Being busy is often a sign of disorganised life. I have read accounts of academics being busy, but always a free time to write a perfect long-form rebuttal to other academics.
To me, this whole situation seemed absurd. Both himself and his team were too busy to do their work properly and with any level of quality that wouldn’t only make matters worse. The business had defined the deadline, the scope, and had (almost gleefully) ignored asks for more time and resources. His lack of experience in the role meant that he simply accepted this fate and would instead pressure his team to deliver faster to try and compensate. This meant sacrificing quality engineering practices and, most disappointingly, the quality-of-life of his team. Little did he realise at the time, but…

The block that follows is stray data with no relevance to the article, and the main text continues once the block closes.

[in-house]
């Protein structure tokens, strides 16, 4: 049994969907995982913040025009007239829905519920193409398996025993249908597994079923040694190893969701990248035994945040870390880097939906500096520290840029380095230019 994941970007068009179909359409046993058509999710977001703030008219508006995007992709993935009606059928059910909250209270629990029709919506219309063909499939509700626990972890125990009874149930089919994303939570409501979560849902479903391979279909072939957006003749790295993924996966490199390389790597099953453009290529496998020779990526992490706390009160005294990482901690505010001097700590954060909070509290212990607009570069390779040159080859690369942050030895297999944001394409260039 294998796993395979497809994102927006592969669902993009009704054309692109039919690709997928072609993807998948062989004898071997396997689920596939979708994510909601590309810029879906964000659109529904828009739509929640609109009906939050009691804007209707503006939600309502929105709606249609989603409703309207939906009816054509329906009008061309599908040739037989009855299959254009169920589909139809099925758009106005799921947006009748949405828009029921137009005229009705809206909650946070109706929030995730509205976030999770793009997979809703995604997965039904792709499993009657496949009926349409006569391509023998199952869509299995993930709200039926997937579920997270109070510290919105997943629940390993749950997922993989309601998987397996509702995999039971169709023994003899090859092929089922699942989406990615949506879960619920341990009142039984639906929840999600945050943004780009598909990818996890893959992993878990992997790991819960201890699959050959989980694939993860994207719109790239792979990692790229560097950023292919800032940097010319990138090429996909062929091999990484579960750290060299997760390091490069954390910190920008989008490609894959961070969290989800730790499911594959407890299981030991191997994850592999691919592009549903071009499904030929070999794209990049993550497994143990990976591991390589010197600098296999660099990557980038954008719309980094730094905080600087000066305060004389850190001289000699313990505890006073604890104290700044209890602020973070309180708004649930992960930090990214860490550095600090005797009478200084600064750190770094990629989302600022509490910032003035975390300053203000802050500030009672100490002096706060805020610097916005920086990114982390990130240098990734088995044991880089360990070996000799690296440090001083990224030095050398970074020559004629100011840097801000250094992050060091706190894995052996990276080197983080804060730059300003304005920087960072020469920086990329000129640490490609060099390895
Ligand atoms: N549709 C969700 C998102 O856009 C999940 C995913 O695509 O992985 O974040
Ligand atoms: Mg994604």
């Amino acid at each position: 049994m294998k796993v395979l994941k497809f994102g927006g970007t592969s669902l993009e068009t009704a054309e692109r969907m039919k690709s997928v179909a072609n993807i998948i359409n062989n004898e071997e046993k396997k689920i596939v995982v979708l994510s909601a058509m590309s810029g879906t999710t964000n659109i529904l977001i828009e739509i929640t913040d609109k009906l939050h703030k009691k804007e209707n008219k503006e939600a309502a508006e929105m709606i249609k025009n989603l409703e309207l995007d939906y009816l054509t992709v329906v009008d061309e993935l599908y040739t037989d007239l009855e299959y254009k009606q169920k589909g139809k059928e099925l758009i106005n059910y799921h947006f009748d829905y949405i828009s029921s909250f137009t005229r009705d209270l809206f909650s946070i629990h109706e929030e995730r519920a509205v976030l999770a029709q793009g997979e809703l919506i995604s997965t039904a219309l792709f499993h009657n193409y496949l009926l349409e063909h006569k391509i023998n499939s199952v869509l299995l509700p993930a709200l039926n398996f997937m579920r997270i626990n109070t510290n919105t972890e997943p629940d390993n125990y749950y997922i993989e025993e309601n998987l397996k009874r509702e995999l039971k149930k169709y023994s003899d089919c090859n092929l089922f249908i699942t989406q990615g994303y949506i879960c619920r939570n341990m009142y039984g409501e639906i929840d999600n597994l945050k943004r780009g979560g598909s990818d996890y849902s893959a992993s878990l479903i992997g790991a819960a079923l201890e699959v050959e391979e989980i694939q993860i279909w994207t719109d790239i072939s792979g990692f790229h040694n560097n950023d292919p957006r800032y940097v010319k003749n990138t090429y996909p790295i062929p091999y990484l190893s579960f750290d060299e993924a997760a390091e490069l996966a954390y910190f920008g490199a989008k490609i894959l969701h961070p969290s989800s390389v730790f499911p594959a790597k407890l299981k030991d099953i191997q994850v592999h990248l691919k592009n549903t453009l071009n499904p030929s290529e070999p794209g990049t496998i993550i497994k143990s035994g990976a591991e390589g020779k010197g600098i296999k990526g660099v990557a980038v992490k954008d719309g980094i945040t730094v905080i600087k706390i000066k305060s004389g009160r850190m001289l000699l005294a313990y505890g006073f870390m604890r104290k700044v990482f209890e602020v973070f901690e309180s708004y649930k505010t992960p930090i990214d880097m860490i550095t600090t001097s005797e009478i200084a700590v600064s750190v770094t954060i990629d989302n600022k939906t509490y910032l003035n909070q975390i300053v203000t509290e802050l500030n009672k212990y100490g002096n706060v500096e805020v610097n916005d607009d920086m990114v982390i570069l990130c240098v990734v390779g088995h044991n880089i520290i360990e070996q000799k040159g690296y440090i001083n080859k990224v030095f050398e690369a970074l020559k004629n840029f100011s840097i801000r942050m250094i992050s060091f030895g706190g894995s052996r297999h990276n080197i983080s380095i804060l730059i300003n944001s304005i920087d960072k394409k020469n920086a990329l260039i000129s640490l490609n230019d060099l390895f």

as long as you are doing your work well and continuously working on the next most important thing prioritised by the business, any pressure to deliver beyond what your team is capable of is objectively unreasonable.
Here’s something more important takeaway:
You and your team should never be so busy that you can’t do your job properly or that you begin to hate your work. Especially if you’re a leader or a leader-of-leaders, then you should actually (yes you should, I’ll die on this sword) have free time to think alone, and to talk and ideate organically with peers. Contrary to popular belief: back-to-back meetings isn’t a badge of honour, it’s a red flag.
Create clear lines of priority!